In late March, I had just begun working from home when I pressed publish on my last blog post, which detailed my fears and uncertainty of living abroad during the COVID-19 pandemic. It is now July 9th - my six month anniversary of being in Australia - and also my one month anniversary of being back in the office. However, it isn't the same office where I nonchalantly left my notebook, crisps, biscuits and porridge in my desk drawer, and thought I would come back to in a few weeks. To say a lot has changed in the last two months would be an understatement. Yes, six bewildering, exciting, and worrisome months I have been in Australia. And two months, which have held so much weight in how life can throw me a curveball, break me down, only to piece me back up and put me humbly back on my path.
Rewind to March. I set up my work station in my room and clung onto the short time I had spent interacting and getting to know my colleagues in person [one month], thanks to a slew of messages, emails, and work Zoom calls. I actually got into a good routine, using my lunch break to go running, making use of the abundant hiking trails nearby and generally eating healthy. It was a solid month of being alone. Still, I thought I could do with some time to myself after the hectic start to the year, i.e. hostel-to-hostel travelling and the dramas of finding a place to live [A chill still runs down my back when I think about the grim first place I was living in when settling into Sydney life. It was sort of my fault, but that's a story for another day.]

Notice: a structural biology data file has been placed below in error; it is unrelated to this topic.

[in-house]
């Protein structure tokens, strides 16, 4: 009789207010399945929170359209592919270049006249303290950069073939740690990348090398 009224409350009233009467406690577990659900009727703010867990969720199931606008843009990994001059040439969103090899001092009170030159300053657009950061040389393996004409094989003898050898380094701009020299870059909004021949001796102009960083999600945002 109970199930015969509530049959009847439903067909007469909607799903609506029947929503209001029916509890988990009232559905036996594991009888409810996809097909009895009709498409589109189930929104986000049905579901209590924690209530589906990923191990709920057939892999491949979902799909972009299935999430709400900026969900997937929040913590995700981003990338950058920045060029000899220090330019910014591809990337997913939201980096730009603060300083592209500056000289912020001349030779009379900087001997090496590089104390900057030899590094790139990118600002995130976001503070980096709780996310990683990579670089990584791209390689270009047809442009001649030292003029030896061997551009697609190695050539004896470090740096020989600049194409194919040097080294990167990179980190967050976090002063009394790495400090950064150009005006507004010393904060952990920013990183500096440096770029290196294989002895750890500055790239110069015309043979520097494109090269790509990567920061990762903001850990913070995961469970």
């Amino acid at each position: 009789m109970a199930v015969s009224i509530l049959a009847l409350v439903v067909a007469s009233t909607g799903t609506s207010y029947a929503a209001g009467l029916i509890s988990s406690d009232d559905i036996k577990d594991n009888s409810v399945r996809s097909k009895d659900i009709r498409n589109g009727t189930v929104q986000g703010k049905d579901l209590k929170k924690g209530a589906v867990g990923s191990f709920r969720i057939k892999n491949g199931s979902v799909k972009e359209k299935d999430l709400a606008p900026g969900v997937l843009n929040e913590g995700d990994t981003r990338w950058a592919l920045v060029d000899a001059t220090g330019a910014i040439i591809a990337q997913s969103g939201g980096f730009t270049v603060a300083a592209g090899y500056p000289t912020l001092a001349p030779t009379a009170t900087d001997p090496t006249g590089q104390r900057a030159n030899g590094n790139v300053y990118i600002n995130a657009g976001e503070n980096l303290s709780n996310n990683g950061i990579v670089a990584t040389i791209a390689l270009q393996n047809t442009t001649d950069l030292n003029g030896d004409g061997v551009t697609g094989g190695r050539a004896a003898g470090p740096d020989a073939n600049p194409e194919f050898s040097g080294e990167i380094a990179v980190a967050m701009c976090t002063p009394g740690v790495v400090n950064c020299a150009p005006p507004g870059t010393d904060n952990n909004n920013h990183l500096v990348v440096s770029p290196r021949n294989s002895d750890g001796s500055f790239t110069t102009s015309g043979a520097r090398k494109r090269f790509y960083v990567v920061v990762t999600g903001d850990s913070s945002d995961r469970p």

One morning, early in the second month of stay at home orders, I kept to my usual routine. Woke up, grabbed a coffee, flicked on my laptop to get to work when I saw an email from my company's CEO who wanted to have a Zoom 'update' meeting. The sudden surge of panic that was threatening to swamp me was justified ten minutes later. COVID-19 had affected the advertising of the two print magazines I was working for, and as a result, publishing of those titles would be suspended for at least two months - unpaid. Yikes. For the next four weeks, I stayed positive. I was actually taken aback by my ability to keep my head above the surface. Something that would have left me distressed from the get-go didn't appear to traumatise me to the extent I thought it would during those early days.
But then, my finances started dwindling. My landlady, who had been kind, understanding and lenient the first few weeks, began chasing me for rent money. Other [much more qualified] journalists were out of jobs, so I was competing against them when I searched for freelance gigs. As someone living abroad, whose main goal was to find a dreamy work/travel balance, that vision was thrown entirely out of the window as I felt I couldn't really plan ahead at that time. On top of that, the likelihood of being brought back to work following the end of the two months timeframe they had given us seemed less and less likely as no real update of the situation was given to us. It was not fun, and I seriously contemplated returning home to London - where I knew the situation was way worse, but it meant I could save tonnes of money living at home, and venture back out when the world healed. Australia, New Zealand, and all these other places I wanted to go would always be here.